Lapas attēli

Had roused him here, and shook his feathers, wet
With purple swelling nectar; and had let
The sweet and fruitful dew fall on the ground
To force out all the flowers that might be found :
Or a Minerva with her needle had
The enamour'd earth with all her riches clad,
And made the downy Zephyr as he flew
Still to be followed with the Spring's best hue.
The gaudy peacock boasts not in his train
So many lights and shadows, nor the rain-
Resolving Iris, when the Sun doth court her,
Nor purple pheasant while his aunt doth sport her
To hear him crow, and with a perched pride
Wave his discolour'd neck and purple side.
I have not seen the place could more surprise,
It looks, methinks, like one of Nature's eyes,
Or her whole body set in art : behold!
How the blue bindweed doth itself infold


Maia to the king and queen, (vol. vi. p. 462,) there is a reference to this favourite poet:

“The spice that from Panchaia comes,

The odour that Hydaspes lends.”
Quidquid turiferis spirat Panchaia silvis,

Quicquid odoratus longe blanditur Hydaspes.

while his aunt doth sport her,] i. e. his wanton mistress. Thus Brome:

Cicely. Is she your kinswoman-your aunt, or cousin ?
Sam. [aside] Means she in the mystical sense, of ill?

Toten. Court. But our old dramatists used this word in a very loose way. As the Gentleman's Recreation says of brach, it “ seems to be a mannerly word,” for an appellation peculiarly offensive to female ears. See vol. vi. p. 86.

behold !
How the blue bindweed doth itself infold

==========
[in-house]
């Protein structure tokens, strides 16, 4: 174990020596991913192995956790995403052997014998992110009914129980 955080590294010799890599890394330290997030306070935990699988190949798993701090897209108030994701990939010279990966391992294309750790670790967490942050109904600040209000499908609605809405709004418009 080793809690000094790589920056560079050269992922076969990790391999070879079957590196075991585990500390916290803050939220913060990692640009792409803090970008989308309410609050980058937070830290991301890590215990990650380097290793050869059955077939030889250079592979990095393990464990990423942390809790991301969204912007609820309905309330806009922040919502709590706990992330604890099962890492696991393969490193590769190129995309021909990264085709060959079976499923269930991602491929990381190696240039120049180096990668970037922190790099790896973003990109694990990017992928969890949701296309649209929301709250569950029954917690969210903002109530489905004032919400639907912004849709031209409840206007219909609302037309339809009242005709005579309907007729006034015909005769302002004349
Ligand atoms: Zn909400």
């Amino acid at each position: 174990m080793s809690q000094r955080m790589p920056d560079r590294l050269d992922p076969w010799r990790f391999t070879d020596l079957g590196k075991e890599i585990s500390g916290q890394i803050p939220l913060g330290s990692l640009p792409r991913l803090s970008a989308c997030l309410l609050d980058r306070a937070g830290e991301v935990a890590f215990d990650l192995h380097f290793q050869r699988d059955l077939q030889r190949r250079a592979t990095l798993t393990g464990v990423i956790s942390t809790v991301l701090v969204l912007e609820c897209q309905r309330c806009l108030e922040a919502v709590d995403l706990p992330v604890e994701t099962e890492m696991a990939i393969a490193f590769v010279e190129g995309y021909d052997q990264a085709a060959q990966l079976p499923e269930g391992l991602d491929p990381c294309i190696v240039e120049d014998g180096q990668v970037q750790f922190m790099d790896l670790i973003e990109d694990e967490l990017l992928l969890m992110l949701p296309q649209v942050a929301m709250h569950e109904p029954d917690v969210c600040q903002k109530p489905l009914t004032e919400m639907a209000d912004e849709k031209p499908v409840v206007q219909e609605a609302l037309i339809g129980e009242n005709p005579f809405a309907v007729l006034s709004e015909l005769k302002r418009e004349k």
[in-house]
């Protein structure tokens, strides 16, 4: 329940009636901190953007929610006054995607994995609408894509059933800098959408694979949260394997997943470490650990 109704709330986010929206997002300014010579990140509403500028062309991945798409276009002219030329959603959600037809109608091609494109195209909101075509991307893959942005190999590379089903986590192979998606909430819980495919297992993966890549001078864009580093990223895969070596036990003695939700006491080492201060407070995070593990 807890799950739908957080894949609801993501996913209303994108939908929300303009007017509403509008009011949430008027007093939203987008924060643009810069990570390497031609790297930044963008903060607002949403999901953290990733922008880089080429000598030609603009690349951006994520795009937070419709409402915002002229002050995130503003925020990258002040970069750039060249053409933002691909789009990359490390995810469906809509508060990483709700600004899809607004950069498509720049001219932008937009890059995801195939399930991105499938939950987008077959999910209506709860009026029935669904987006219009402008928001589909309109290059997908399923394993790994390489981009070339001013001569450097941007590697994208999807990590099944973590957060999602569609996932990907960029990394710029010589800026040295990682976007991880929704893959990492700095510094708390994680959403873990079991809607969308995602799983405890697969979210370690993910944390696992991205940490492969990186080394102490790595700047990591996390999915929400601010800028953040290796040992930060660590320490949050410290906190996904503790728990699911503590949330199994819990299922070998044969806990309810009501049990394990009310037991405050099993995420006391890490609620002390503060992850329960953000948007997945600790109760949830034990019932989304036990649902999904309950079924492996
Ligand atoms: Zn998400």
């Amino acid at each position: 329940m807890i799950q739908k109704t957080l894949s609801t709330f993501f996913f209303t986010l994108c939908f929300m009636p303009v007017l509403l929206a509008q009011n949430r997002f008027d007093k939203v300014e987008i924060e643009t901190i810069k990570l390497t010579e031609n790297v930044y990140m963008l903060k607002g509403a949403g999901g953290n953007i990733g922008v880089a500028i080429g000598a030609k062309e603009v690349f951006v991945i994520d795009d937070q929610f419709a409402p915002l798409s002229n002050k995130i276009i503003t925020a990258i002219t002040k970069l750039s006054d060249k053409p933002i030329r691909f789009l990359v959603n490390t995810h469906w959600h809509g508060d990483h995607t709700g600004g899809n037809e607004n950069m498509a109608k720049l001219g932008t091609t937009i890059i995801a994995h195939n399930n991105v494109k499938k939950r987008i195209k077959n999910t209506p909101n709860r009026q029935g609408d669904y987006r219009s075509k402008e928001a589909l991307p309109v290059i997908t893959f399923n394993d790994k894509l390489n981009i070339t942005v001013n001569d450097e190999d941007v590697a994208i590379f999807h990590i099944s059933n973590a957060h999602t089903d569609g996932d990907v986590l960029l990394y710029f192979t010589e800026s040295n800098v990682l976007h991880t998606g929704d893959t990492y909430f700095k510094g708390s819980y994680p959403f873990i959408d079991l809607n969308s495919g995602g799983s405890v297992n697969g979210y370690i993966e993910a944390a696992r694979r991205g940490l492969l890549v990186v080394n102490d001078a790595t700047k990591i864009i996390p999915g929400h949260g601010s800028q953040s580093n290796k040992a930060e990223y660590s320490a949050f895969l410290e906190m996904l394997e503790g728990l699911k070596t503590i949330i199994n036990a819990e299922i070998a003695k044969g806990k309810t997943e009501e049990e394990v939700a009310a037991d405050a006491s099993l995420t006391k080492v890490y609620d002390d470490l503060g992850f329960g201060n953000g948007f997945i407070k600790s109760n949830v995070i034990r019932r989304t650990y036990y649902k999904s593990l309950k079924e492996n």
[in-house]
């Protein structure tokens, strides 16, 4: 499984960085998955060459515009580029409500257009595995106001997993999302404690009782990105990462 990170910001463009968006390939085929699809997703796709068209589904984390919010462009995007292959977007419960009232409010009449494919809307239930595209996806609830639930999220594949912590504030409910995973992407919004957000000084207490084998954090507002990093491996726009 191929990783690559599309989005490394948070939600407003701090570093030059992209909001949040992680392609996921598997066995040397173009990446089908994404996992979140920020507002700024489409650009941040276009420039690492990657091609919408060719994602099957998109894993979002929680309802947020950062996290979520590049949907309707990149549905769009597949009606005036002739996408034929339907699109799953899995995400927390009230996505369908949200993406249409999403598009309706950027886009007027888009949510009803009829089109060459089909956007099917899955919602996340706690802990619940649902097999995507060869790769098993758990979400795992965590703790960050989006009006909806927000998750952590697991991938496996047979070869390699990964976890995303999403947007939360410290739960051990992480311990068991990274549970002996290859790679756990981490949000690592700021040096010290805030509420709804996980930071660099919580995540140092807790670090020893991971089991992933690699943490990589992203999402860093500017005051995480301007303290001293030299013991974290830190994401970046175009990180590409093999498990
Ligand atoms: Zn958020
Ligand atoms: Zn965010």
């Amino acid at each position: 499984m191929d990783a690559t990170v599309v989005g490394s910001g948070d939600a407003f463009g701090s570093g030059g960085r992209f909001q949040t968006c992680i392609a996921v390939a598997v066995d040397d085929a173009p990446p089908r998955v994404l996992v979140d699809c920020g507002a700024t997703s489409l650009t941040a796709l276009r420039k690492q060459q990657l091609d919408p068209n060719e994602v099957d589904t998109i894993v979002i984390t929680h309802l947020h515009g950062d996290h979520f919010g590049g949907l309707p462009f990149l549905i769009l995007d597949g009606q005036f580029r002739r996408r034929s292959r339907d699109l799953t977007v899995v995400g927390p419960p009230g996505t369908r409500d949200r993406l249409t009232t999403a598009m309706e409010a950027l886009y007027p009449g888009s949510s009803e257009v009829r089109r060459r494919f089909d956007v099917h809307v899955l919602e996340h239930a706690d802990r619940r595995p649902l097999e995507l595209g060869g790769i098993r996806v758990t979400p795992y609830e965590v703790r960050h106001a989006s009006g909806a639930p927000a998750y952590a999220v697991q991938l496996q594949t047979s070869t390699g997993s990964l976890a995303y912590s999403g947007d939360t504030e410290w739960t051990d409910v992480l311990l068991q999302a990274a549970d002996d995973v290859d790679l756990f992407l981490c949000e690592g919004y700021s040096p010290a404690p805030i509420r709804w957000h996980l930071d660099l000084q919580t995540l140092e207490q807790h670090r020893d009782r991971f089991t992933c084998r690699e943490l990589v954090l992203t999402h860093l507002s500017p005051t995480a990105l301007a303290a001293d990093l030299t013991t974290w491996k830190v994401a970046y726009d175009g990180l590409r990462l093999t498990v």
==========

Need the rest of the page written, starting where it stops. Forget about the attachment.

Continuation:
With honey-suckle, &c.] This passage settles the meaning of the speech of Titania, in Midsummer Night's Dream, on which


With honey-suckle, and both these intwine
Themselves with bryony and jessamine,
To cast a kind and odoriferous shade.
Phan. How better than they are, are all things

By Wonder ? But awhile refresh thine eye,
I'll put thee to thy oftener, What and Why?
Here, to a loud music, the Bower opens, and the

Masquers are discovered as the Glories of the
Won. Thou wilt indeed; what better change ap-


Whence is it that the air so sudden clears,
And all things in a moment turn so mild ?
Whose breath or beams have got proud earth with

child, Of all the treasure that great Nature's worth, And makes her every minute to bring forth ? How comes it winter is so quite forced hence, And lock'd up under ground ? that every sense Hath several objects ? trees have got their heads, And fields their coats ? that now the shining meads Do boast the paunce, the lily, and the rose; And every flower doth laugh as Zephyr blows? so much has been written, and which, after all, is so little under stood.

So doth the woodbine the sweet honey-suckle

Gently entwist.” The woodbine of Shakspeare is the blue bindweed of Jonson : in many of our counties the woodbine is still the name for the great convolvolus. If the reader will turn to this quotation, in the variorum Shakspeare, he will find three pages of nonsense, quotation heaped upon quotation to no purpose ; and this place in Jonson, which gives an easy and intelligent explanation of it, not once noticed! It should be added, that Steevens and Malone, to make out even their no-meaning, have been compelled to corrupt the text. This, however, was infinitely preferable to having recourse to “old Ben,” without any prospect of calumniating him.

That seas are now more even than the land ?